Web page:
FE chiefs warn of red tape

12th July 1996 at 01:00
Labour's plans for investment in training could become as bureaucratic and unwieldy as the Government's nursery vouchers scheme, leading figures in further education and training have warned.

The centrepiece of Labour's programme of lifelong learning is the learn-as-you-earn account, a savings scheme which will attract start-up cash from the Government and allow employees to invest their pay in education and retraining.

Labour has reaffirmed its commitment to the scheme, but fails to spell out precisely how it will be funded. All it stresses is that levies are "not appropriate".

College heads were sceptical. "Learning accounts are likely to be as bureaucratic and costly as any other voucher or loan scheme," says Adrian Perry, principal of Lambeth College, who believes Labour should subsidise fees for training.

Plans to ensure that all young people over 16 should continue in part-time or full-time education and a pledge to broaden A-levels and improve vocational qualifications were endorsed by further education principals.

Labour also stresses its aim that all young people should be on the road to a qualification by the year 2000, compared to a current figure of just 64 per cent of 19-year-olds.

The party will focus on young people who have been unemployed for more than six months and ensure that they are offered a job or training under its Target 2000 programme. This scheme will be financed by a windfall tax on the privatised utilities.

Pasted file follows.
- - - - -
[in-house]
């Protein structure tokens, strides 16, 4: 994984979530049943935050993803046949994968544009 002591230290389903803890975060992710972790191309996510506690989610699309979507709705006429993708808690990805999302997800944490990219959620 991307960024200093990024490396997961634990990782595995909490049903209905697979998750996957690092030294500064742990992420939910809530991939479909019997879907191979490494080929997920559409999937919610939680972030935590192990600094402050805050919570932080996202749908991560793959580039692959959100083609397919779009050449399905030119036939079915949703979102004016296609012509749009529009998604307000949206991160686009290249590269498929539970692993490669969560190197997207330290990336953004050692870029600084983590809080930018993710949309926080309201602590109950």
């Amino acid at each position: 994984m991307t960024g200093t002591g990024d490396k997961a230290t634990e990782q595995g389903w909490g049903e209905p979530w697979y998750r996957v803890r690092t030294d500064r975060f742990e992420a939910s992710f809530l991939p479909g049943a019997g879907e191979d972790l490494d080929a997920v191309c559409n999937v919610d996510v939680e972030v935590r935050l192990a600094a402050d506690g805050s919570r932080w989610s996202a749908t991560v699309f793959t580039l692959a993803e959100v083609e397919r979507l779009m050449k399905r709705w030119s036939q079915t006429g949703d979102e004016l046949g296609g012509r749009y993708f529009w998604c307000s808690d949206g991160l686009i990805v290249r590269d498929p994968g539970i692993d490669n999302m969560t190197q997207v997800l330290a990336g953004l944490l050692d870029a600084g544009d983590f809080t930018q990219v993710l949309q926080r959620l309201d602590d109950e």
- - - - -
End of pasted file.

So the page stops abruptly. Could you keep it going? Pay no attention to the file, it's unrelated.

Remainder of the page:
Labour's commitment to adult learning includes the University for Industry project, and a bid by colleges and universities to provide material for adults to use in long-distance education programmes.

Log-in as an existing print or digital subscriber

Forgotten your subscriber ID?


To access this content and the full TES archive, subscribe now.

View subscriber offers


Get TES online and delivered to your door – for less than the price of a coffee

Save 33% off the cover price with this great subscription offer. Every copy delivered to your door by first-class post, plus full access to TES online and the TES app for just £1.90 per week.
Subscribers also enjoy a range of fantastic offers and benefits worth over £270:

  • Discounts off TES Institute courses
  • Access over 200,000 articles in the TES online archive
  • Free Tastecard membership worth £79.99
  • Discounts with Zipcar, Buyagift.com, Virgin Wines and other partners
Order your low-cost subscription today